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Important Lessons Learned

The concepts behind KCS are really quite simple.

The Solve Loop:

  • Integrating the creation and maintenance of knowledge into the problem solving process
  • Making the knowledge “sufficient to solve”
  • The idea of letting demand drive our focus for what knowledge to create and what knowledge to improve

The Evolve Loop:

  • Leveraging knowledge for self-service
  • Identifying high value content based on Article reuse
  • Identifying high impact opportunities to improve the products or services based on the customer experience (patterns and trends in the knowledge base)


These concepts are well established in academic work and research. Many of the concepts in KCS align with the quality concepts of Dr. Deming (see Deming’s 14 Principles of Quality on Wikipedia). Nonaka and Takahachi ‘s book The Knowledge Creating Company was a constant reference during the formative years of KCS.


Why then do organizations struggle with KCS adoption?


It is because a successful adoption of KCS requires that we rethink traditional support processes, structures, measures, and management practices.  That’s a hard thing to do!

Familiar “Ditches”

Following are the most common points of failure in KCS adoptions:

  • Lack of line management ownership
    • It is important to have a strong staff or adoption team to support the KCS adoption.  However, the ownership for KCS success must lie with the first- and second-line managers.  KCS is a bigger change for management than it is for the Support Analysts.
  • Ineffective coaching program
    • Picking the wrong Coaches – Coaches need to have a belief in KCS and strong influence and interpersonal skills, not necessarily technical skills
    • Not creating time for coaching sessions
  • Not having the Support Analysts design the workflow and content standard
    • Don’t let management be involved in designing the workflow or the content standard. Let the Support Analysts own both, and keep both simple!
  • Not changing the metrics as we move from Phase 2 to Phase 3
    • Traditional support measures will show dramatic improvement in the early phases of adoption.  As we start to quickly deliver a high percentage of what we know through self-service, the traditional event-based measures will all go in the “wrong” direction.  We must re-set executive expectations and understanding of the traditional measures and introduce measures that include customer use and success with self-service.  The value and health of support can no longer be measured inside of support!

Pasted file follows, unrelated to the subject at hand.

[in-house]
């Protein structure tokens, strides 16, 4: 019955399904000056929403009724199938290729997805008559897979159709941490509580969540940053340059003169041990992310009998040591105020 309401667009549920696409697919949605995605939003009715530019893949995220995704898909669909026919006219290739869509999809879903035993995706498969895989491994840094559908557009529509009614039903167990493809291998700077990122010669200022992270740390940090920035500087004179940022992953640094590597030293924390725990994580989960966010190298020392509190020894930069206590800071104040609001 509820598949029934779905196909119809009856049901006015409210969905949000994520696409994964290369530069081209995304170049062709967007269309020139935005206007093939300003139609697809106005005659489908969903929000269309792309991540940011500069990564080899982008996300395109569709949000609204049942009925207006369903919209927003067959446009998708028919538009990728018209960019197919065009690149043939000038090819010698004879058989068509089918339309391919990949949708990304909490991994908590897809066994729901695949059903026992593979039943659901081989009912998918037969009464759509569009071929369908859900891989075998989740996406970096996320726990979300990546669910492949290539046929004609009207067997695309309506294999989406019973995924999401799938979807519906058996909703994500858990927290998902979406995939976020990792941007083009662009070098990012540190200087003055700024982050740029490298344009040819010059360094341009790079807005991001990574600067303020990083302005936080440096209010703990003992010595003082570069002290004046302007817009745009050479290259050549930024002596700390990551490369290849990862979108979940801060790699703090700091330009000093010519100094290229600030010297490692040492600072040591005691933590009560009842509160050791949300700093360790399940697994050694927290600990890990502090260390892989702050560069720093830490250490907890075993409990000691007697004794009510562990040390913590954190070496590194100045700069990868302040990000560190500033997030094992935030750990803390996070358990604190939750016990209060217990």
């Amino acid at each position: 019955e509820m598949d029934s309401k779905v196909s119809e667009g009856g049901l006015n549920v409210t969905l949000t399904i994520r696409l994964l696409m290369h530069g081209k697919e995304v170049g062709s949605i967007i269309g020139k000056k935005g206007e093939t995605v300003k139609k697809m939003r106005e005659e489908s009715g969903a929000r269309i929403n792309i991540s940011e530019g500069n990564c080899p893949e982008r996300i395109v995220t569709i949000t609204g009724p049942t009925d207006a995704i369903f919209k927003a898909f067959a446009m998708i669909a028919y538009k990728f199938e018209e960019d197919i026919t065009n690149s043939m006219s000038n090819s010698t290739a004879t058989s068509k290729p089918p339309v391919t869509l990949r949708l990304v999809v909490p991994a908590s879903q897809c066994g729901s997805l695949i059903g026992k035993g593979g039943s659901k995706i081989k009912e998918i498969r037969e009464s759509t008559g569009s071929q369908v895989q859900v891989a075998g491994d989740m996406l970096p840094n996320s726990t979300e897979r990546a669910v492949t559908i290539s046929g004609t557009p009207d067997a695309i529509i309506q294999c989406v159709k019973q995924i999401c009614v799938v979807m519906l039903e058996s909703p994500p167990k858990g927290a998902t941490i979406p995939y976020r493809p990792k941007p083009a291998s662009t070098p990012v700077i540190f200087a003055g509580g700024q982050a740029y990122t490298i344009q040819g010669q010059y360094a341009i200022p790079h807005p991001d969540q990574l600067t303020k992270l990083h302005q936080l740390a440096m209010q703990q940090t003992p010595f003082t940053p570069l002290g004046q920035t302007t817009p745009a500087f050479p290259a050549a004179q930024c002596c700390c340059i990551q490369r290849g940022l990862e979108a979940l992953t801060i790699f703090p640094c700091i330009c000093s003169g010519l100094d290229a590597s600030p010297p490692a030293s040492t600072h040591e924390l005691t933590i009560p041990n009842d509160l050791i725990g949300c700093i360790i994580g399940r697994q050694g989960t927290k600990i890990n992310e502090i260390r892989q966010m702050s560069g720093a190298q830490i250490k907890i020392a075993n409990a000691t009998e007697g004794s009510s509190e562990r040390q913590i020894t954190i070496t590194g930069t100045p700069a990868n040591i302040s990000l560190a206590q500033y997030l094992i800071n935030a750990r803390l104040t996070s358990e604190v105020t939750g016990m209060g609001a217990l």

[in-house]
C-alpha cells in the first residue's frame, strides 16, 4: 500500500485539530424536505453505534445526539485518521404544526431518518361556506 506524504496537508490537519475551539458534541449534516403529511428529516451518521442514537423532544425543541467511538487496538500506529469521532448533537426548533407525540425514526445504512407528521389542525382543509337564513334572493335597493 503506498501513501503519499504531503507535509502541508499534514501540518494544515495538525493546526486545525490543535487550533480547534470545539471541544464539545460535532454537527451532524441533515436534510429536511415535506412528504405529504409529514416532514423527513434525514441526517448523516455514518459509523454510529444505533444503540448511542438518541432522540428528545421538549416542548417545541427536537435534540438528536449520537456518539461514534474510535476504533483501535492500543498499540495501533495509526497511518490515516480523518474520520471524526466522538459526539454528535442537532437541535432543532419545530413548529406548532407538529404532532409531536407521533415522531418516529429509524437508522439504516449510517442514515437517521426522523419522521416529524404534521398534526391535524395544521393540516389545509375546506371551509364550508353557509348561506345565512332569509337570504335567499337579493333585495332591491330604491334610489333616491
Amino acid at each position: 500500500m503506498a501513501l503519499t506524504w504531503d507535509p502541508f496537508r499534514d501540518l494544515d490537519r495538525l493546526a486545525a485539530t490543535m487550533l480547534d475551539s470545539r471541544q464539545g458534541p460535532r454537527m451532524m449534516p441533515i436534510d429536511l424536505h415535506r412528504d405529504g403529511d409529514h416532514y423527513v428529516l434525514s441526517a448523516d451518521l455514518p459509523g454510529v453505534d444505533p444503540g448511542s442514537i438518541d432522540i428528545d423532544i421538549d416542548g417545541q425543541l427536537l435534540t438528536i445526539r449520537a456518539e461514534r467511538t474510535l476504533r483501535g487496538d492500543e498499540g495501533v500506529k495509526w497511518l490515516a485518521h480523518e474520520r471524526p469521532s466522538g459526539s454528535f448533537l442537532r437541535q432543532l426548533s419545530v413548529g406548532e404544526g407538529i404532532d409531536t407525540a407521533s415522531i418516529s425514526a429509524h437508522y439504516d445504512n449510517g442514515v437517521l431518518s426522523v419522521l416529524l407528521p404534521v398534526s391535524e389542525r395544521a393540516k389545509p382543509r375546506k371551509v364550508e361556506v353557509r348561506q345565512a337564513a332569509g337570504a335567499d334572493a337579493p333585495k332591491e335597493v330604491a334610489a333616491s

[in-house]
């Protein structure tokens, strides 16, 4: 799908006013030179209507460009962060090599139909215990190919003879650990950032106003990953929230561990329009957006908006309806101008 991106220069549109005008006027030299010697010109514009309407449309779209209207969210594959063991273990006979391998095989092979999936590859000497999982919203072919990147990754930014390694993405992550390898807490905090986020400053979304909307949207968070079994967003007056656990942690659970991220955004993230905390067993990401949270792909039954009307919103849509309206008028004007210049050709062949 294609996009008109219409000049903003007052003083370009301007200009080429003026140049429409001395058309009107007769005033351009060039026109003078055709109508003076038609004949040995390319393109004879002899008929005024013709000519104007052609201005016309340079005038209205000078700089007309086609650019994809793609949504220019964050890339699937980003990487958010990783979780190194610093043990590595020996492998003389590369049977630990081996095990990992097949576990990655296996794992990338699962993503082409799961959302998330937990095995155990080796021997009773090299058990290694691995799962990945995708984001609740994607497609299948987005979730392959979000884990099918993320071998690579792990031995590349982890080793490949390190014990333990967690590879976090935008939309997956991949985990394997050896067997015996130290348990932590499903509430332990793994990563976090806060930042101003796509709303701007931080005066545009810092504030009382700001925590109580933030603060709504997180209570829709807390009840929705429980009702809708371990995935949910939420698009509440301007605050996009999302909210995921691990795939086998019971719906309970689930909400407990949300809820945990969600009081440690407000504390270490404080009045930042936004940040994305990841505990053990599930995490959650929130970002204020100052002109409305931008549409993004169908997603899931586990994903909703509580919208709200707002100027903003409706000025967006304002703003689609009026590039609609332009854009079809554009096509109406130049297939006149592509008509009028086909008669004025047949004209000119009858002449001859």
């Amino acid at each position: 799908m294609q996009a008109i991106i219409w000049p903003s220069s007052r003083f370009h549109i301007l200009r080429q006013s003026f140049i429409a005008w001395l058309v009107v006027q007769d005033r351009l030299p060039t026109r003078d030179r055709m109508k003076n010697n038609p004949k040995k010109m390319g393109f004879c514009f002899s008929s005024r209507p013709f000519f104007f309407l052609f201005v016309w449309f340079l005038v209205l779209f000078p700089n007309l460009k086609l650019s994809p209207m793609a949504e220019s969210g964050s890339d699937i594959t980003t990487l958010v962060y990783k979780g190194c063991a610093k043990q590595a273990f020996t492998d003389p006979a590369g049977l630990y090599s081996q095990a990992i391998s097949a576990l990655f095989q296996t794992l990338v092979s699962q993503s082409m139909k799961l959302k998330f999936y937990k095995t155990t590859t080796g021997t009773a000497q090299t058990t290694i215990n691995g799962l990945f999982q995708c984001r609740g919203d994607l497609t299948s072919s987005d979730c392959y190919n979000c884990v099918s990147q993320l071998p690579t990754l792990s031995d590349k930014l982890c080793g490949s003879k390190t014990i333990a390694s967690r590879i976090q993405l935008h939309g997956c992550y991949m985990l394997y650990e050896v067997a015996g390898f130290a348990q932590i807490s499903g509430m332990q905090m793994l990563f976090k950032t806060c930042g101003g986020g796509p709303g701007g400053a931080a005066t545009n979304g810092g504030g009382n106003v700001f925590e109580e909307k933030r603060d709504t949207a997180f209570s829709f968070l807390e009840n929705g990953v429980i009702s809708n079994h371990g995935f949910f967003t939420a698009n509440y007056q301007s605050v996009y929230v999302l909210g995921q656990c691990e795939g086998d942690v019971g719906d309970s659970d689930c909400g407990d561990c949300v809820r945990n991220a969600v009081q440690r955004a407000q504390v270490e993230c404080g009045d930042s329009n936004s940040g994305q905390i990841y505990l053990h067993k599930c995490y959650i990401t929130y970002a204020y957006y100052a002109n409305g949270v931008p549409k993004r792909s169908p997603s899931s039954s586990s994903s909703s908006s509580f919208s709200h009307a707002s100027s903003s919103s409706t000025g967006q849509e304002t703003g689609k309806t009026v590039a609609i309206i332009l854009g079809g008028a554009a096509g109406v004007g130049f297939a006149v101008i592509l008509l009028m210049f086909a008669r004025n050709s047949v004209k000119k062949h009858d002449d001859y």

Once KCS has been implemented in an organization, that organization must transform its measurements from transaction-based to value-based.  The health and contribution of the value being created can no longer be measured by the time and number of transactions processed.  The value must be measured in terms of the effectiveness of the knowledge flow and collaboration that goes beyond the traditional boundaries of the organization, in all directions. 


KCS continues to evolve. If you would like to be part of creation of the next version of KCS, become a member of the Consortium for Service Innovation at www.serviceinnovation.org.


This guide comes from lessons learned through the collective experiences of members of the Consortium for Service Innovation.  Below are some quotes from member Program Managers who have adopted KCS.

What worked well with your KCS Adoption?

  • "The biggest skeptics turned out to be our biggest evangelists – once they experienced the benefits."
  • "Reuse counts helped us get the right information on the self-service web site."
  • "Piloting the process and content standard with the tools we already had before purchasing a new tool."
  • "The KCS Foundation Workshop was high impact and an important element in our success.”
  • "Customers using the same search tool and knowledge base as used internally."
  • "Gathering a lot of feedback on how to make the tools better."


What did you learn from your KCS adoption?

  • "The way it is sold to the agents is important.  They need to understand the big picture as well as what’s in it for them."
  • "Clear accountability – the managers have to own KCS success. It can not be viewed as staff function, or viewed as something extra or additional to handling incidents. KCS has to become a core competency, integral to the business.”
  • "Wish we had a better understanding of what we needed for success before we went shopping for a tool.”
  • "Understand engineer workflow before switching a new tool."
  • "Can’t sustain KCS without continuing change and improvement."
  • "Have resources aligned. You can not over-communicate what KCS is about and why you are doing it.”
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